With AGNC trading at 7% off book value and analyzing a hearty dividend of $0.12/share each month, it’s the perfect way for income seekers to generate some serious income.
Sabra Health Care REIT: yield of 9.01%
A second ultra-high yielding stock that can line investors’ pockets with dividend income is Sabra Healthcare REIT (NASDAQ: SBRA). Sabra’s yield was just over 9% at the close of trading on Feb. 1.
At the end of September, Sabra operated 421 real estate properties with a primary focus on skilled nursing facilities and senior residences. As you can probably guess, Sabra Health Care has been hammered by the coronavirus pandemic. With seniors being among the most susceptible groups to COVID-19, occupancy at many of its skilled nursing and senior housing facilities declined significantly in 2020 or early 2021.
However, vaccination rates are steadily increasing for seniors and staff in these facilities. Excluding the company’s unaccounted-for (Avamere) account, the average occupancy rate of Sabra’s other seven top skilled nurse operators jumped more than 700 basis points since December 2020. Similarly, the company recorded an improvement of 465 basis points among seniors. average housing occupancy rate since February 2021 low.
If concerns about Avamere, which leases 27 facilities in Sabra, are palpable, it should be noted that 99.7% of projected rents were collected between the start of the COVID-19 pandemic and the end of October 2021. With rates recovery, Avamere is unlikely to be a long-term problem for Sabra Health Care.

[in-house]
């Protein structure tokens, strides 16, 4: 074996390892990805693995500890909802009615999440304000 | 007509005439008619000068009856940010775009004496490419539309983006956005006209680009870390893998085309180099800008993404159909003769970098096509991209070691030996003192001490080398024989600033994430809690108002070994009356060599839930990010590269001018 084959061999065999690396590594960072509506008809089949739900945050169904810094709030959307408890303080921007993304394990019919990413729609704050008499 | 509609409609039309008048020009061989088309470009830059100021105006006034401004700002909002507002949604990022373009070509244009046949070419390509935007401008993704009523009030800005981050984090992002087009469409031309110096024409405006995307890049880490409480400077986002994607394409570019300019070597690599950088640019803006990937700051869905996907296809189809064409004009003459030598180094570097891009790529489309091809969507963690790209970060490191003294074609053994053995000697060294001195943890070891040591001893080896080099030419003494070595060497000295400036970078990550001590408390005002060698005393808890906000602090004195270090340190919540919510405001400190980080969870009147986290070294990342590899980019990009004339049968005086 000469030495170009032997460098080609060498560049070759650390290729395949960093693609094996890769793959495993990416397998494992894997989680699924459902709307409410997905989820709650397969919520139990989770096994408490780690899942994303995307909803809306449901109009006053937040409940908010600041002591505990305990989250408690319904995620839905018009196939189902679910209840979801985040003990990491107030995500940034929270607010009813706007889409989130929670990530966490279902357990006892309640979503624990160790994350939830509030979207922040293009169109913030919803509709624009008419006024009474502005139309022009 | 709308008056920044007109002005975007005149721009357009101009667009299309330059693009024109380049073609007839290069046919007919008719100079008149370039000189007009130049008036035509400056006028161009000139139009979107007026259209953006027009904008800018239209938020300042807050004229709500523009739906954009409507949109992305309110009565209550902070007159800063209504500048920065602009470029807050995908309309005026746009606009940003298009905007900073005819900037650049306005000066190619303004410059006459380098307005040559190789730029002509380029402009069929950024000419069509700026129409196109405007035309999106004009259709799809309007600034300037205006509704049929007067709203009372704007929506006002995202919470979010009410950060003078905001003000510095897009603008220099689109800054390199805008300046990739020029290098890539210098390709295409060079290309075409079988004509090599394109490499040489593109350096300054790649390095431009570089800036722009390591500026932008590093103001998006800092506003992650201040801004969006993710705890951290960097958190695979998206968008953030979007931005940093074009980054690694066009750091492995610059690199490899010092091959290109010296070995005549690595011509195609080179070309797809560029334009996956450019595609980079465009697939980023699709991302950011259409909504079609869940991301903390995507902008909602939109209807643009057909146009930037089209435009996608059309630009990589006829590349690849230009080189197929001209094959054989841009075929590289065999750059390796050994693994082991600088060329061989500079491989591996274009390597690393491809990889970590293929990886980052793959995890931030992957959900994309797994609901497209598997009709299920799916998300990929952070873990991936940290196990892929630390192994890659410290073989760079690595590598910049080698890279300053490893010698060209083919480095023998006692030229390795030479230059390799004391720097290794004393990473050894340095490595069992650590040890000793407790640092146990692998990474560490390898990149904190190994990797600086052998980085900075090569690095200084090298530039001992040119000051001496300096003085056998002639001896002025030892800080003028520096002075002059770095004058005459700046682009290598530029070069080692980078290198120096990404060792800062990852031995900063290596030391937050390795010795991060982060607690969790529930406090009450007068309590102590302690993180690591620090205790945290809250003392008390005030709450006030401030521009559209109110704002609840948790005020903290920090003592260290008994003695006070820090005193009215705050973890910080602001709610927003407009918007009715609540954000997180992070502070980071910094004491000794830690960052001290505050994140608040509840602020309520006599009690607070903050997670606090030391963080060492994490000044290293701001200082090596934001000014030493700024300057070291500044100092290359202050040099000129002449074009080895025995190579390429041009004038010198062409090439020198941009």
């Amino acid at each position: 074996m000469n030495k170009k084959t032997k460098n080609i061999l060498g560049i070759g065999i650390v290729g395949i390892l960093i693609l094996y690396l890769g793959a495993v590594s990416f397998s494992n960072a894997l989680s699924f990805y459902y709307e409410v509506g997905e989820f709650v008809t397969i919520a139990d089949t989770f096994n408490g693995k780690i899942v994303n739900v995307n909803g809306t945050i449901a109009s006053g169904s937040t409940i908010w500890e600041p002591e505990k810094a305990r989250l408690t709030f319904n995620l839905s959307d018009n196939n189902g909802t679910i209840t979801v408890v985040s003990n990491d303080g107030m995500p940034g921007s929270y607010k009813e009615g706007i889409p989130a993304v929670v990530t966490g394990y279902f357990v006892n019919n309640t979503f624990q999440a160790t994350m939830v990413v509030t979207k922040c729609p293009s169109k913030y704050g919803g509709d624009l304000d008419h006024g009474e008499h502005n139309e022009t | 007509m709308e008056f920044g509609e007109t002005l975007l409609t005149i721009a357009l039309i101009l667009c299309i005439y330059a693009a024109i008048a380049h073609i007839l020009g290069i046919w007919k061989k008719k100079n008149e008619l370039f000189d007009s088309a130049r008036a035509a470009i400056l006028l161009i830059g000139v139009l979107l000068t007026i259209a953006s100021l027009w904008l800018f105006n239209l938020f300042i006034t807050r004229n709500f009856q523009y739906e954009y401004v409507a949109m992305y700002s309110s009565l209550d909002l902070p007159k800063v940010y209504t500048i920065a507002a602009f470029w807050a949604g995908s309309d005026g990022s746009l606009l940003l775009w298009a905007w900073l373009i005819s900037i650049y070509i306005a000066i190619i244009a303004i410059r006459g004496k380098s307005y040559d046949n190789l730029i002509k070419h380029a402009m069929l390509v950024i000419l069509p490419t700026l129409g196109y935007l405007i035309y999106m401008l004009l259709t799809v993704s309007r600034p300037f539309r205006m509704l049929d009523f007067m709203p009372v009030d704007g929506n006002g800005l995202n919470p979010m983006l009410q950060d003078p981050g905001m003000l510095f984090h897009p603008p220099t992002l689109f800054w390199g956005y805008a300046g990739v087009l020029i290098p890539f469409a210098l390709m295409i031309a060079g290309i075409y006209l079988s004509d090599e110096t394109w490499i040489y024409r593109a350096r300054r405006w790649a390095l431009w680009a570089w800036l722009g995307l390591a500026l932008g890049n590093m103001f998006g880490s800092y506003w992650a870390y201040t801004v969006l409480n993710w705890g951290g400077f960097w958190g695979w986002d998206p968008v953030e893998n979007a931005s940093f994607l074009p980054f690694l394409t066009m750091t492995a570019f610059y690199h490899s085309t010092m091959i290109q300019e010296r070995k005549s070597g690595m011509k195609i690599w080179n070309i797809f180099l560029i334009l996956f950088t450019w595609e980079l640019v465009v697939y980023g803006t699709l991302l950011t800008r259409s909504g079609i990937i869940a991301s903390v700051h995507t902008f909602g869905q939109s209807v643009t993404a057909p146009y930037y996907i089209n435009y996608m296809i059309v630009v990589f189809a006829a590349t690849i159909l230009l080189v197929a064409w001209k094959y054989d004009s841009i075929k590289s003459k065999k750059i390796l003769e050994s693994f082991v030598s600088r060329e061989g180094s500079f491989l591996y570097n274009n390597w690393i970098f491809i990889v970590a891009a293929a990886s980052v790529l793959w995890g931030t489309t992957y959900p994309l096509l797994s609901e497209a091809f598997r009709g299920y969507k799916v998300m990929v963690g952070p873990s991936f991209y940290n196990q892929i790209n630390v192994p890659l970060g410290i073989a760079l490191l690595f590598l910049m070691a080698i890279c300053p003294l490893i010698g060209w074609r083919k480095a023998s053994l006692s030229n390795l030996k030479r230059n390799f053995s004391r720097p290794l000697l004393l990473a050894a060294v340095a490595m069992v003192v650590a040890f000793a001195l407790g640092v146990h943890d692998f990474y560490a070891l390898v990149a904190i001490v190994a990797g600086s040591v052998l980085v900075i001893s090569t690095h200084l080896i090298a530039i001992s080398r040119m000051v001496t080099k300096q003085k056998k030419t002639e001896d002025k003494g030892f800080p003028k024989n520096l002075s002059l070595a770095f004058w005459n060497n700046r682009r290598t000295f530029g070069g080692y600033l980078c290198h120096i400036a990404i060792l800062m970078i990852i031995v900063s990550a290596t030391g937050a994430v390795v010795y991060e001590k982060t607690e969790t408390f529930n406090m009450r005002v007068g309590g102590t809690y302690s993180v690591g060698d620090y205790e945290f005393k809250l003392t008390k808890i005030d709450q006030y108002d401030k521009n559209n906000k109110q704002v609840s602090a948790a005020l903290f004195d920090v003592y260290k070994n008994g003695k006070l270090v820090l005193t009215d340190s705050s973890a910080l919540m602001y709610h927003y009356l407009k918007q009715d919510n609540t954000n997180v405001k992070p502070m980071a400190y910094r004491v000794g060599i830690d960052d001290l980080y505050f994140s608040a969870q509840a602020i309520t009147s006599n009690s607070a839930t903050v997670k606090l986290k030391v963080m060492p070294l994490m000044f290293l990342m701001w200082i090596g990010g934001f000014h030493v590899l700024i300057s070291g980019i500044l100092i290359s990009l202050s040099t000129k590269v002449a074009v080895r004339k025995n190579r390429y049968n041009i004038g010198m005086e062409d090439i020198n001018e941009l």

Additionally, the company remained aggressive on the investment front. In the first nine months of 2021, Sabra put nearly $397 million to work through investments, with a weighted average cash return of 7.55%. These substantial returns should easily fuel this company’s 9% payout.
Antero Midstream: yield of 8.94%
A third ultra-high yielding stock that could help investors generate inflation-beating income in 2022 is Antero Midstream (NYSE:AM). Even with a dividend cut in 2021 (I’ll get to that cut in a moment), Antero Midstream is handing out a nearly 9% yield.
For some people, the idea of putting their money to work in oil stocks will be unappetizing. The wounds are still fresh from the historic drop in demand that upstream drilling and exploration companies suffered during the height of the coronavirus pandemic.
But Antero Midstream is a whole different beast. While the parent company Antero Resources (NYSE:AR) handles drilling and exploration, Antero Midstream operates 468 miles of transmission pipeline and 3.2 billion cubic feet of natural gas compression capacity. While upstream drillers fluctuate with the price of crude, midstream suppliers benefit from the predictable cash flow that comes with fixed-fee contracts.
As for Antero’s quarterly distribution which was reduced by 27% last year, there is a very good reason behind that. Antero Resources will increase its natural gas drilling activity on the Antero Midstream domain. In response, Antero Midstream will divert some of its previously dedicated distribution capital to new infrastructure projects (i.e. pipelines, storage and processing). These new projects are expected to add $400 million in additional free cash flow by mid-decade.
With natural gas prices soaring, the stage is set for the parent company and mid-tier supplier to thrive for years to come.
This article represents the opinion of the author, who may disagree with the “official” recommendation position of a high-end advice service Motley Fool. We are heterogeneous! Challenging an investing thesis — even one of our own — helps us all think critically about investing and make decisions that help us become smarter, happier, and wealthier.